“I really enjoyed Peter Rabbit. That was really good fun. I think because it was trying to keep to the spirit of the original books which are quite nasty. Foxes eating, or trying to eat rabbits. Of course, it’s preschool so you’re pulling it back and making sure it’s at a level they can understand. But it was really the upper end of what we could do. It was very much pushing it as an action adventure as well. It was a good time to do physical stuff.”
Sometimes a voice over artist or the fantastical can lift an adventure to a new level, as Darren explains.
“With Bob the Builder they got one of the actors from the sitcom The Inbetweeners, Blake Harrison, to voice one of the machines and it was really funny. It really lifted it up. I also enjoyed one of my Doctor Who audios where there was a giant clam and Donna had to hide inside to survive. That was quite fun.”
Conquering the worlds of Doctor Who, the perils of Mr McGregor’s garden and the slingshots of Dennis the Menace, what’s left for Darren to achieve?
“I really wanted to do Thunderbirds and Danger Mouse, but I just couldn’t get on their writing teams. Now it’s a good time to try other things. At the moment I’m trying to write live action. You could just sit back and look out of the window. Everyone wants to do their own thing, to write their own show. That’s always been the ambition. It’s the thing that keeps you going. The idea of creating something and seeing it through from beginning to end is what I’d like to do.”
Would-be writers should take heed of some useful advice.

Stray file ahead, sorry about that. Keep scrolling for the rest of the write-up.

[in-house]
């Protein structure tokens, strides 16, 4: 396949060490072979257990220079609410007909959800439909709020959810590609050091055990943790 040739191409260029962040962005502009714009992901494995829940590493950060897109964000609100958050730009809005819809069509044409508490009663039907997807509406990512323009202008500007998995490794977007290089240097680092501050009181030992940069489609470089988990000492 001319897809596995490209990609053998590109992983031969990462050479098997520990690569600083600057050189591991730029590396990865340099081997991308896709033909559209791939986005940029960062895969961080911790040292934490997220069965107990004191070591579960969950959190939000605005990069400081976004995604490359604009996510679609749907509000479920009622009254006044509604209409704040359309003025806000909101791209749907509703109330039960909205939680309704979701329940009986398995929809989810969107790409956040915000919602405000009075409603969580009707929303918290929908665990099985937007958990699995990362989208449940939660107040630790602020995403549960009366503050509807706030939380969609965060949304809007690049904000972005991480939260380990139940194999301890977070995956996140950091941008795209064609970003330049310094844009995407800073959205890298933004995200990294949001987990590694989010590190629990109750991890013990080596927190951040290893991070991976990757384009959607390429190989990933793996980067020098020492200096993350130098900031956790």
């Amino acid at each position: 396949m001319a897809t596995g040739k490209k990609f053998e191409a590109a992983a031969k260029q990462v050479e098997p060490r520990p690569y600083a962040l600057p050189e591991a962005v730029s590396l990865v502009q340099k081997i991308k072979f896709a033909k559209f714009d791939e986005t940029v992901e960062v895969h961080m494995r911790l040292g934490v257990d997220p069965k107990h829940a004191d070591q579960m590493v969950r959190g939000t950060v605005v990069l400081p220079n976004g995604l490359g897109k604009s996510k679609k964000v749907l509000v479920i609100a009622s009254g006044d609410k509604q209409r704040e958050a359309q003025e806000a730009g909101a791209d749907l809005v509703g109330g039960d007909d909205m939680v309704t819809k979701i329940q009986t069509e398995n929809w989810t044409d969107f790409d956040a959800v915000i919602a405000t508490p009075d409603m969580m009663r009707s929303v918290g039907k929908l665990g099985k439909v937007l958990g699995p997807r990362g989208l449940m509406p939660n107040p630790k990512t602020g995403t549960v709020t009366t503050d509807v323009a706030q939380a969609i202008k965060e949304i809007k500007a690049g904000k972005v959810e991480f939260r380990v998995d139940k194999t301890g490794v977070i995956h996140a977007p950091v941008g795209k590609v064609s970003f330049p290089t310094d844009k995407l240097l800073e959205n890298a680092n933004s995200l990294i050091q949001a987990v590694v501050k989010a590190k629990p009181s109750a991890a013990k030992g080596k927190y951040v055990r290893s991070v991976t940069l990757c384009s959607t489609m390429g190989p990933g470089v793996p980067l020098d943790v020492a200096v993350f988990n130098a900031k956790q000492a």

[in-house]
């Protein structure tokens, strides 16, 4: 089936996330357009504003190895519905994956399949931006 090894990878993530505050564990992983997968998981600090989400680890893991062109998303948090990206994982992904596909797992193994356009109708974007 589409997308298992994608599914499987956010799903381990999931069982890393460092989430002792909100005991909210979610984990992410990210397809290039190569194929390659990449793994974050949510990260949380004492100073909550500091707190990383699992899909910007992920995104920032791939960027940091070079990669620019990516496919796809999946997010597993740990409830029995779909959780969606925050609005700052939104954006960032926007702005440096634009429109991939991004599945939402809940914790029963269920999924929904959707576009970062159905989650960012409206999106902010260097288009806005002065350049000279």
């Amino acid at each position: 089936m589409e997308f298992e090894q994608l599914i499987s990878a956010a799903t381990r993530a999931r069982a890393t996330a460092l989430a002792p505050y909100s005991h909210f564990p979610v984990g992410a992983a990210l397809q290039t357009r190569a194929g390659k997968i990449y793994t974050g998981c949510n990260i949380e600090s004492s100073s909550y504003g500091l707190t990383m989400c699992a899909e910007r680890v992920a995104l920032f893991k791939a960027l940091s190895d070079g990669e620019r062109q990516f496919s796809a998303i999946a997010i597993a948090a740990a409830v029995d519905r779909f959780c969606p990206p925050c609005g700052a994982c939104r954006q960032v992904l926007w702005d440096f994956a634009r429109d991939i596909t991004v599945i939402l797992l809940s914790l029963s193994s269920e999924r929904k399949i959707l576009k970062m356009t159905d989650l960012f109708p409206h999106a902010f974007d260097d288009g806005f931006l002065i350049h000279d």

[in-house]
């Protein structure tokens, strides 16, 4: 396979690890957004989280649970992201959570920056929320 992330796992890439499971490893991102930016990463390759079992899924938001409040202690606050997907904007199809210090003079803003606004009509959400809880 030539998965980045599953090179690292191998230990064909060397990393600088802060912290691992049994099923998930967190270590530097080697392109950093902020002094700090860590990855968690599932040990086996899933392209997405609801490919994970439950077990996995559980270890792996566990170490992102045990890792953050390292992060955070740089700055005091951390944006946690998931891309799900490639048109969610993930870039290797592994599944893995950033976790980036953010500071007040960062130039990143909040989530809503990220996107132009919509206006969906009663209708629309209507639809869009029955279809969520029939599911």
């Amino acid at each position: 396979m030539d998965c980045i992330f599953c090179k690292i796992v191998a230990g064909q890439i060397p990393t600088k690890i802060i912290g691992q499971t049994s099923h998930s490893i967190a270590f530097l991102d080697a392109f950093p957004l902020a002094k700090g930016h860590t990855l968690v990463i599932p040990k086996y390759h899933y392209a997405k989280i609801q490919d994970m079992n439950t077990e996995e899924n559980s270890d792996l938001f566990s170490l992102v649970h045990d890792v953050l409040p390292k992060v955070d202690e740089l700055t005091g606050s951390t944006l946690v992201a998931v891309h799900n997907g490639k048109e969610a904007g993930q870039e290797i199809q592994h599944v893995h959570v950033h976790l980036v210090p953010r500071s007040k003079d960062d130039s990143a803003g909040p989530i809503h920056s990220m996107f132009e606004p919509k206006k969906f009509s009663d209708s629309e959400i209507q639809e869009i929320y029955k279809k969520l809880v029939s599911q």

“If you want to get into animation writing watch animation or any TV. Read scripts and keep writing, obviously. I don’t think there’s necessarily a need to have written TV. You need to be writing something, whether it’s theatre or fiction. You can cross over from different areas.
“What’s more, don’t just write one script and keep rewriting it. Give yourself a deadline. When it’s done that now move on to the next one.
There’s one thing in the (writing) universe that Darren’s had to conquer and that’s a challenge many of us struggle with.
“I know people are terrified of networking. It strikes fear into the hearts of many people, including me, but I got to the point, several years ago, when I realised that networking is just having a chat with people.
“Some people fall into the trap of thinking networking means that got to try and convince people to employ you. Firstly, that’s not what you really should be doing. It’s more about building a relationship, chatting with people, and finding out what sort of people you might want to work and just getting your name about. That’s the important thing to remember.
“It’s not just doing it once you have to keep doing it. It’s like topping up the tank. New people arrive and people forget you, but I think there is a way to make it less scary and a bit more relaxed.”
❉ Dan Judd has worked for the BBC on websites as diverse as Comic Relief, EastEnders, and Strictly Come Dancing. He loves old programmes with a murder or spaceship in them (or sometimes both!).